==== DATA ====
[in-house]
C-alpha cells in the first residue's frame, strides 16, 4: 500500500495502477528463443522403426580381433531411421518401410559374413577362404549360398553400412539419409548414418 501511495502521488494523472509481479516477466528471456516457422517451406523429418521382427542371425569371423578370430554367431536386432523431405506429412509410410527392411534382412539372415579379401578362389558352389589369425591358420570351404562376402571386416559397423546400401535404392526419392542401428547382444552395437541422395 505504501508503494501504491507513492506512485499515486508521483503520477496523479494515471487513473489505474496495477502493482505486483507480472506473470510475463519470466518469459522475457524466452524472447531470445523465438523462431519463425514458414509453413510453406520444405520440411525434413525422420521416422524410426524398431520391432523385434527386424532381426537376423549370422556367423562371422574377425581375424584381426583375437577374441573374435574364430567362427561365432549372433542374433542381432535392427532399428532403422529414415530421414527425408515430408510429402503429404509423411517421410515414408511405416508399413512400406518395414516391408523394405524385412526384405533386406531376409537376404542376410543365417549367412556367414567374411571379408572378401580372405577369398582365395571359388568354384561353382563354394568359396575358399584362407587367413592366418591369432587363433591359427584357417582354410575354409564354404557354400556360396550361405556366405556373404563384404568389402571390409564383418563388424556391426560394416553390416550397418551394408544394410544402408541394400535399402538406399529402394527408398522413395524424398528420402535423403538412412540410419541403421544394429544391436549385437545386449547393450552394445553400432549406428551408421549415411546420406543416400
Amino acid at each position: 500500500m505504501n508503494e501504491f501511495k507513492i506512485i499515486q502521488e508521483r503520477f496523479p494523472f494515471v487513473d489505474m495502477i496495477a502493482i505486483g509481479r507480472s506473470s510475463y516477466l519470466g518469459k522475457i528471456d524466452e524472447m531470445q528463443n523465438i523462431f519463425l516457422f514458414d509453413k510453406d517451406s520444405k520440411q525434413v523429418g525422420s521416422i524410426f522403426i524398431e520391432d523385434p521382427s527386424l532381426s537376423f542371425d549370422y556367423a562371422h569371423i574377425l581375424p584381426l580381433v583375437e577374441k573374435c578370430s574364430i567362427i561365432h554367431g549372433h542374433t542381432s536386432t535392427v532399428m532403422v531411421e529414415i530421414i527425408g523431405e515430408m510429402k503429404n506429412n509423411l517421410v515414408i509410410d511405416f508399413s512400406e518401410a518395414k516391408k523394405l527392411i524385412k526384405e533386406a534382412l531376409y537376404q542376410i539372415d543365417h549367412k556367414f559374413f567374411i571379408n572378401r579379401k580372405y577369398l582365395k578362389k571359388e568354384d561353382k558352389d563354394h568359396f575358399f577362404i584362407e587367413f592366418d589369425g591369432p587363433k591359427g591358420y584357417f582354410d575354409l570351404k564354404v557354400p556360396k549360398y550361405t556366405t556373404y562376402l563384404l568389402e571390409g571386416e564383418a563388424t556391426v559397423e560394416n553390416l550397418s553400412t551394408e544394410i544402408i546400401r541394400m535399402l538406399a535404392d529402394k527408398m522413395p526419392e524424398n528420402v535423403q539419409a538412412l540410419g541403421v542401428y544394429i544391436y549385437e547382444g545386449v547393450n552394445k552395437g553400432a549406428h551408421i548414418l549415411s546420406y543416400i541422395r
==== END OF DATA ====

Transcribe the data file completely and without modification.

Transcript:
[in-house]
C-alpha cells in the first residue's frame, strides 16, 4: 500500500495502477528463443522403426580381433531411421518401410559374413577362404549360398553400412539419409548414418 501511495502521488494523472509481479516477466528471456516457422517451406523429418521382427542371425569371423578370430554367431536386432523431405506429412509410410527392411534382412539372415579379401578362389558352389589369425591358420570351404562376402571386416559397423546400401535404392526419392542401428547382444552395437541422395 505504501508503494501504491507513492506512485499515486508521483503520477496523479494515471487513473489505474496495477502493482505486483507480472506473470510475463519470466518469459522475457524466452524472447531470445523465438523462431519463425514458414509453413510453406520444405520440411525434413525422420521416422524410426524398431520391432523385434527386424532381426537376423549370422556367423562371422574377425581375424584381426583375437577374441573374435574364430567362427561365432549372433542374433542381432535392427532399428532403422529414415530421414527425408515430408510429402503429404509423411517421410515414408511405416508399413512400406518395414516391408523394405524385412526384405533386406531376409537376404542376410543365417549367412556367414567374411571379408572378401580372405577369398582365395571359388568354384561353382563354394568359396575358399584362407587367413592366418591369432587363433591359427584357417582354410575354409564354404557354400556360396550361405556366405556373404563384404568389402571390409564383418563388424556391426560394416553390416550397418551394408544394410544402408541394400535399402538406399529402394527408398522413395524424398528420402535423403538412412540410419541403421544394429544391436549385437545386449547393450552394445553400432549406428551408421549415411546420406543416400
Amino acid at each position: 500500500m505504501n508503494e501504491f501511495k507513492i506512485i499515486q502521488e508521483r503520477f496523479p494523472f494515471v487513473d489505474m495502477i496495477a502493482i505486483g509481479r507480472s506473470s510475463y516477466l519470466g518469459k522475457i528471456d524466452e524472447m531470445q528463443n523465438i523462431f519463425l516457422f514458414d509453413k510453406d517451406s520444405k520440411q525434413v523429418g525422420s521416422i524410426f522403426i524398431e520391432d523385434p521382427s527386424l532381426s537376423f542371425d549370422y556367423a562371422h569371423i574377425l581375424p584381426l580381433v583375437e577374441k573374435c578370430s574364430i567362427i561365432h554367431g549372433h542374433t542381432s536386432t535392427v532399428m532403422v531411421e529414415i530421414i527425408g523431405e515430408m510429402k503429404n506429412n509423411l517421410v515414408i509410410d511405416f508399413s512400406e518401410a518395414k516391408k523394405l527392411i524385412k526384405e533386406a534382412l531376409y537376404q542376410i539372415d543365417h549367412k556367414f559374413f567374411i571379408n572378401r579379401k580372405y577369398l582365395k578362389k571359388e568354384d561353382k558352389d563354394h568359396f575358399f577362404i584362407e587367413f592366418d589369425g591369432p587363433k591359427g591358420y584357417f582354410d575354409l570351404k564354404v557354400p556360396k549360398y550361405t556366405t556373404y562376402l563384404l568389402e571390409g571386416e564383418a563388424t556391426v559397423e560394416n553390416l550397418s553400412t551394408e544394410i544402408i546400401r541394400m535399402l538406399a535404392d529402394k527408398m522413395p526419392e524424398n528420402v535423403q539419409a538412412l540410419g541403421v542401428y544394429i544391436y549385437e547382444g545386449v547393450n552394445k552395437g553400432a549406428h551408421i548414418l549415411s546420406y543416400i541422395r